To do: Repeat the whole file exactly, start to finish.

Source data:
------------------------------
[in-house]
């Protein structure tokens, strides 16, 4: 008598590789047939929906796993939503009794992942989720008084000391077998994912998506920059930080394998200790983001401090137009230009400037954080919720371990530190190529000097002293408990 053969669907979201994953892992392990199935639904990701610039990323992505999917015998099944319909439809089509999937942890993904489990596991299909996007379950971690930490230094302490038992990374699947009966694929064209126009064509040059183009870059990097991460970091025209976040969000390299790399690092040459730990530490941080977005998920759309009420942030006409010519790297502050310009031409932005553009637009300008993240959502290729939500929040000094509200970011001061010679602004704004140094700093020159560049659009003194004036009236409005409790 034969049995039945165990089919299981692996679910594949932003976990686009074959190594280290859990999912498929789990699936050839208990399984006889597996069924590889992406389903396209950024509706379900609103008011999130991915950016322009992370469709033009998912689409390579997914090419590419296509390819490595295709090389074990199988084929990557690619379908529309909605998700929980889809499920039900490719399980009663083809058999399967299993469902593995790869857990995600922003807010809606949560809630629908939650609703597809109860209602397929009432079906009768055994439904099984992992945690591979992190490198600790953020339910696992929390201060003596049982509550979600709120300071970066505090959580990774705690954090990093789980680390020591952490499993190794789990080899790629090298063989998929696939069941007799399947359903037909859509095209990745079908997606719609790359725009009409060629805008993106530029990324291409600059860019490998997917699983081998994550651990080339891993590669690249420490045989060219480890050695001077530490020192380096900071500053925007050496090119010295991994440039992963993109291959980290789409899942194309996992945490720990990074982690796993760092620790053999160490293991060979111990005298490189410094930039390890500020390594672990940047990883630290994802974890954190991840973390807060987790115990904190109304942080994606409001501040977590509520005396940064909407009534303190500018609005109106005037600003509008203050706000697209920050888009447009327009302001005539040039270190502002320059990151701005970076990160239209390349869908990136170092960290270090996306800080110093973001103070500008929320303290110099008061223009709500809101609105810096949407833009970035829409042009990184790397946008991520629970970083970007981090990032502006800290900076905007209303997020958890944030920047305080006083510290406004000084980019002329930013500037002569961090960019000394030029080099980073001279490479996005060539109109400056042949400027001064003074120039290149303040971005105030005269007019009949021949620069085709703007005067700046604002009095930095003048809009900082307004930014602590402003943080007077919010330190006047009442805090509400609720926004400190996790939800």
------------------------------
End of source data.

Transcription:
[in-house]
């Protein structure tokens, strides 16, 4: 008598590789047939929906796993939503009794992942989720008084000391077998994912998506920059930080394998200790983001401090137009230009400037954080919720371990530190190529000097002293408990 053969669907979201994953892992392990199935639904990701610039990323992505999917015998099944319909439809089509999937942890993904489990596991299909996007379950971690930490230094302490038992990374699947009966694929064209126009064509040059183009870059990097991460970091025209976040969000390299790399690092040459730990530490941080977005998920759309009420942030006409010519790297502050310009031409932005553009637009300008993240959502290729939500929040000094509200970011001061010679602004704004140094700093020159560049659009003194004036009236409005409790 034969049995039945165990089919299981692996679910594949932003976990686009074959190594280290859990999912498929789990699936050839208990399984006889597996069924590889992406389903396209950024509706379900609103008011999130991915950016322009992370469709033009998912689409390579997914090419590419296509390819490595295709090389074990199988084929990557690619379908529309909605998700929980889809499920039900490719399980009663083809058999399967299993469902593995790869857990995600922003807010809606949560809630629908939650609703597809109860209602397929009432079906009768055994439904099984992992945690591979992190490198600790953020339910696992929390201060003596049982509550979600709120300071970066505090959580990774705690954090990093789980680390020591952490499993190794789990080899790629090298063989998929696939069941007799399947359903037909859509095209990745079908997606719609790359725009009409060629805008993106530029990324291409600059860019490998997917699983081998994550651990080339891993590669690249420490045989060219480890050695001077530490020192380096900071500053925007050496090119010295991994440039992963993109291959980290789409899942194309996992945490720990990074982690796993760092620790053999160490293991060979111990005298490189410094930039390890500020390594672990940047990883630290994802974890954190991840973390807060987790115990904190109304942080994606409001501040977590509520005396940064909407009534303190500018609005109106005037600003509008203050706000697209920050888009447009327009302001005539040039270190502002320059990151701005970076990160239209390349869908990136170092960290270090996306800080110093973001103070500008929320303290110099008061223009709500809101609105810096949407833009970035829409042009990184790397946008991520629970970083970007981090990032502006800290900076905007209303997020958890944030920047305080006083510290406004000084980019002329930013500037002569961090960019000394030029080099980073001279490479996005060539109109400056042949400027001064003074120039290149303040971005105030005269007019009949021949620069085709703007005067700046604002009095930095003048809009900082307004930014602590402003943080007077919010330190006047009442805090509400609720926004400190996790939800």